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Anorak | Studies in the mafia’s lemons

Studies in the mafia’s lemons

by | 8th, February 2018

Big news on Mafia money. Queen’s University, Belfast declares on February 7 2008:

Researchers from Queen’s, in collaboration the University of Manchester and the University of Gothenburg, have uncovered new evidence to suggest that the Sicilian mafia arose to notoriety in response to the public demand for citrus fruits.

Who knew? Well , in 2012, this academic paper produced at the university of Gothenburg us:

In this paper, we study the emergence of an extractive institution that hampered economic development in Italy for more than a century: the Sicilian mafia. Since its first appearance in the late 1800s, the origins of the Sicilian mafia have remained a puzzle. In this paper, we develop the argument that mafia arose as a response to an exogenous shock in the demand for oranges and lemons, following Lindís discovery in the late 18th century that citrus fruits cured scurvy.

And this from 2009:

And improbable as it sounds, the birth of the Cosa Nostra, in part, was down to…the lemon…

The first evidence we have for the Mafia is in an account by one Dr Galati. Galati was certainly not the first to be persecuted by the Mafia, but he was the first person to leave a detailed account of his dealings with them. In 1872 Galati came to inherit a pristine four-hectare lemon grove only a ten-minute walk from Palermo. However, all was not well inside its walls. Its previous owner, the doctor’s brother-in-law, had died of a heart attack following a series of threatening letters. Some time before he died, he learned that the sender of these letters was a warden on his own grove, Benedetto Carollo, who had dictated them to someone who was literate. He said that he swaggered around the grove making wild threats against Galati and it was well known that he creamed at least twenty per cent off the sale price. He even stole coal for the steam engine. Eventually lemons started to go missing from the grove. Orders couldn’t be met and the grove got a bad reputation. Carollo was trying to ruin the grove so as to buy it himself. Galati sacked him and hired a replacement.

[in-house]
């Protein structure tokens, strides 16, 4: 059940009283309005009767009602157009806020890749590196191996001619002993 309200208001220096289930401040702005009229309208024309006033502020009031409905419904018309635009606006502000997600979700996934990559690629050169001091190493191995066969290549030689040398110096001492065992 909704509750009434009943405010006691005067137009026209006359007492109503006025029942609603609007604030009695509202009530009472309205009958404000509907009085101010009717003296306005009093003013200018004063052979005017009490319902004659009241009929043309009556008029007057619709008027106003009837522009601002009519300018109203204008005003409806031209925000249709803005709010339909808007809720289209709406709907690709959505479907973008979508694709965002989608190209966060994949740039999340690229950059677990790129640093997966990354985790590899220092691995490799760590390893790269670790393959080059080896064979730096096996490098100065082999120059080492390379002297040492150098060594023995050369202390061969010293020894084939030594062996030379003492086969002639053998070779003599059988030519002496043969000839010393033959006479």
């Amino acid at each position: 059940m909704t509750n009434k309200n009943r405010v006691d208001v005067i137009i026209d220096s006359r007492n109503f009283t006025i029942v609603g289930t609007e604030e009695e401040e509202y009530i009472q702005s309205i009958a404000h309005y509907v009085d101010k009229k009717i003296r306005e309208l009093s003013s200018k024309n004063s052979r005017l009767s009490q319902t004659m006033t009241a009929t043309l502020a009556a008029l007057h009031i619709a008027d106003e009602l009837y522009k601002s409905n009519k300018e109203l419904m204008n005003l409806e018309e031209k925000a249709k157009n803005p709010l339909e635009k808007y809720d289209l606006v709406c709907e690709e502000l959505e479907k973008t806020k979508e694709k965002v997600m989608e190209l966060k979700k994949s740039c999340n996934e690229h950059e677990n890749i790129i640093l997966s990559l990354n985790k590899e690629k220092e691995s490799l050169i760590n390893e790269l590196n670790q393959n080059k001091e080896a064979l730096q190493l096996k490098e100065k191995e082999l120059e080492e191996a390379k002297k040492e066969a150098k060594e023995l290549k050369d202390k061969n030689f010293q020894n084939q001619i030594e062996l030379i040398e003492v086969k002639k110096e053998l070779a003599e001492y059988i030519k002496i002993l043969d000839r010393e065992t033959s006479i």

Some ‘good friends’ of Carollo’s came around and advised that Galati should take him back, but Galati refused.

At approximately 10pm on 2 July, 1874, Carollo’s replacement was shot several times. The hitmen had built a platform behind a stone wall so as to shoot him in a winding back lane. This method became a staple of early Mafia hits. The police were called and they tactfully ignored Galati’s convictions that it was Carollo, arresting instead two men who had no connection with the victim and then promptly releasing them. He received a series of threatening letters, seven in all, which said it was a disgrace for a ‘man of honour’, such as Carollo, to be fired.

Eventually he was forced to flee the country after a series of attempts on his life.

And there’s a book:

As Helena Attlee writes in her history of Italian citrus, The Land Where Lemons Grow, “the speculation, extortion, intimidation, and protection rackets that characterize Mafia activity were first practiced and perfected in the mid-19th century among the citrus gardens of [Palermo].” In fact, the association was so strong that some historians and political economists now think the group actually arose directly from the citrus trade: life gave them lemons, and they made organized crime.

And another book:

Ever since it was born in the fragrant lemon gardens of Palermo a century and a half ago, a sworn brotherhood has pursued power by cultivating the simple, terrible art of killing people with impunity.

That cutting-edge research, then, bit of a lemon…

Spotter: Tim Worstall



Posted: 8th, February 2018 | In: Money Comment | TrackBack | Permalink